The New London Maritime Society (NLMS) today announced the winners of the 2012 Reid MacCluggage Black Maritime History Scholarships. East Lyme High School senior Morgan O'Toole took the first prize, a scholarship award of $1,000, for her fictional diary of an African-American seaman in the Union Army, at the time of the Civil War. Aidan James Quinn, a senior at Robert E. Fitch High School in Groton, won the Second-place prize, a $500 savings bond, for a true maritime history of his Cape Veridan ancestors.
The first-place award was presented to Miss O'Toole by NLMS Custom House Maritime Museum director Susan Tamulevich on Monday, June 4, 2012. Miss O'Tool's entry, Diary of Joseph Lathrop, was a fictional account based on an actual New London sailor, who joined the army at age 38, just prior to the start of the Civil War. Miss O'Toole spliced historical facts into the daily account, including elements of the story of New London's Stone Fleet.
Aidan James Quinn's entry was an account of his own Cape Verdian family's long and remarkable relationship with the sea. Entitled, My Personal Connection With African-American Maritime History, it told of his great, great-grandfather Jose Baptiste's time as a schooner boy on the whaler, the Charles W. Morgan, and of his grandfather Arnaldo Mendes's days as Captain of the Ernestina, a revered tall ship still berthed in New Bedford.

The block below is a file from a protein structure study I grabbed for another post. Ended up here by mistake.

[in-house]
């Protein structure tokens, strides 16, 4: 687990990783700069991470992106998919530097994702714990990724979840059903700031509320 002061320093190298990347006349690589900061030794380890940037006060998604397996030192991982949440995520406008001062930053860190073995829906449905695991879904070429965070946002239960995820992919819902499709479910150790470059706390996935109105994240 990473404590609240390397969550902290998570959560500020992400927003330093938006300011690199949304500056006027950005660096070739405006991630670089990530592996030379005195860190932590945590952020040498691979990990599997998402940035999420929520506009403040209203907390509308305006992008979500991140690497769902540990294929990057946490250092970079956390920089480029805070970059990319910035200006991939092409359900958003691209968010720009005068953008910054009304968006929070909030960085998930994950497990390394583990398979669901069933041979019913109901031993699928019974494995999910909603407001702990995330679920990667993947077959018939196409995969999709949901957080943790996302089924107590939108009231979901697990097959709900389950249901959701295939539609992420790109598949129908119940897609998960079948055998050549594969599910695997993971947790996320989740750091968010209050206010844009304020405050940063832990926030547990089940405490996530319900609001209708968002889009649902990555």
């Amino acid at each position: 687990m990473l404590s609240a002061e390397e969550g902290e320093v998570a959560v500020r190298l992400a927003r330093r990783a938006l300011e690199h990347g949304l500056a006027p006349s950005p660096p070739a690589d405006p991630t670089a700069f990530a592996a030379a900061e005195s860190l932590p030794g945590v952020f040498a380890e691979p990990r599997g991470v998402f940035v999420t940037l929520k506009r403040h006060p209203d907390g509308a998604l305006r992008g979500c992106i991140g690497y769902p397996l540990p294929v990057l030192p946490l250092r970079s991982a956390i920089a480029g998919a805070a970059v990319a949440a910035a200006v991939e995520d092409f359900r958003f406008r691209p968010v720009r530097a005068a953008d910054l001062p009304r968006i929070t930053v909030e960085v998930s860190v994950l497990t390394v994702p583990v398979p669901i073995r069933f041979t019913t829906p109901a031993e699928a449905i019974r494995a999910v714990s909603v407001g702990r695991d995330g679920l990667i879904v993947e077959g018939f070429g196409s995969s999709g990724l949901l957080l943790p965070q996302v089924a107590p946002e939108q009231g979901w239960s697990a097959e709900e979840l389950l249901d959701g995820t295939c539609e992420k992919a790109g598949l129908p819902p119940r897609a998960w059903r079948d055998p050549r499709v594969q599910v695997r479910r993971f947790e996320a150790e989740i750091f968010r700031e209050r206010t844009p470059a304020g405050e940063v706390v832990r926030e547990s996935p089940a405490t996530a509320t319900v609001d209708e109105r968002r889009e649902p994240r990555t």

Every February, area high-school juniors and seniors may enter an original essay, short story, novella, play, movie script or poem based on the theme: the African-American experience in the maritime world to the NLMS competition. Students are invited to do their research at the New London Maritime Society's Frank L. McGuire Maritime Research Library, which contains books and manuscripts on topics related to the Amistad incident and many aspects of local maritime history. The Reid MacCluggage Black Maritime History Scholarships are awarded annually at the end of the school year.